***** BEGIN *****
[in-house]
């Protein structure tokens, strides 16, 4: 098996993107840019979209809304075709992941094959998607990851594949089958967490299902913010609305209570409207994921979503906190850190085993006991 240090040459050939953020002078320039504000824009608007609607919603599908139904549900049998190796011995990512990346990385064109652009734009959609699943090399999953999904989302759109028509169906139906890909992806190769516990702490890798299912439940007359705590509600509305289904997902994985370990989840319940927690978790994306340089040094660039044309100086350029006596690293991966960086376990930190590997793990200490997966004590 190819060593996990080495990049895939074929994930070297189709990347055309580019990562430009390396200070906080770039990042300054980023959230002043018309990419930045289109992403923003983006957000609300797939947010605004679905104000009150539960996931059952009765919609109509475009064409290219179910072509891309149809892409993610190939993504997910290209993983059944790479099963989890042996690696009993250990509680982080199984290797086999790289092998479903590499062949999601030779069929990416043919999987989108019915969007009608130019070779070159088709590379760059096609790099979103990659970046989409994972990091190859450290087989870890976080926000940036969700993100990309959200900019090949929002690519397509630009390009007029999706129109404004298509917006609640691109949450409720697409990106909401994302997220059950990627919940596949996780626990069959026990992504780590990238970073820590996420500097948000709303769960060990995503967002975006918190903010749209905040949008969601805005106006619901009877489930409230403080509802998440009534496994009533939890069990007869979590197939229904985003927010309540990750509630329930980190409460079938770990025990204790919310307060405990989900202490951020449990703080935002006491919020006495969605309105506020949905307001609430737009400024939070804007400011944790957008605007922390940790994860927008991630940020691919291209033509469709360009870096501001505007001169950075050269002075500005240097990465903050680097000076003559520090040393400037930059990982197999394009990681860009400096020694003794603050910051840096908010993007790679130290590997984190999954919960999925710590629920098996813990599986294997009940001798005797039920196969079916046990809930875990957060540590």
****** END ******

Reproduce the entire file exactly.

[in-house]
């Protein structure tokens, strides 16, 4: 098996993107840019979209809304075709992941094959998607990851594949089958967490299902913010609305209570409207994921979503906190850190085993006991 240090040459050939953020002078320039504000824009608007609607919603599908139904549900049998190796011995990512990346990385064109652009734009959609699943090399999953999904989302759109028509169906139906890909992806190769516990702490890798299912439940007359705590509600509305289904997902994985370990989840319940927690978790994306340089040094660039044309100086350029006596690293991966960086376990930190590997793990200490997966004590 190819060593996990080495990049895939074929994930070297189709990347055309580019990562430009390396200070906080770039990042300054980023959230002043018309990419930045289109992403923003983006957000609300797939947010605004679905104000009150539960996931059952009765919609109509475009064409290219179910072509891309149809892409993610190939993504997910290209993983059944790479099963989890042996690696009993250990509680982080199984290797086999790289092998479903590499062949999601030779069929990416043919999987989108019915969007009608130019070779070159088709590379760059096609790099979103990659970046989409994972990091190859450290087989870890976080926000940036969700993100990309959200900019090949929002690519397509630009390009007029999706129109404004298509917006609640691109949450409720697409990106909401994302997220059950990627919940596949996780626990069959026990992504780590990238970073820590996420500097948000709303769960060990995503967002975006918190903010749209905040949008969601805005106006619901009877489930409230403080509802998440009534496994009533939890069990007869979590197939229904985003927010309540990750509630329930980190409460079938770990025990204790919310307060405990989900202490951020449990703080935002006491919020006495969605309105506020949905307001609430737009400024939070804007400011944790957008605007922390940790994860927008991630940020691919291209033509469709360009870096501001505007001169950075050269002075500005240097990465903050680097000076003559520090040393400037930059990982197999394009990681860009400096020694003794603050910051840096908010993007790679130290590997984190999954919960999925710590629920098996813990599986294997009940001798005797039920196969079916046990809930875990957060540590």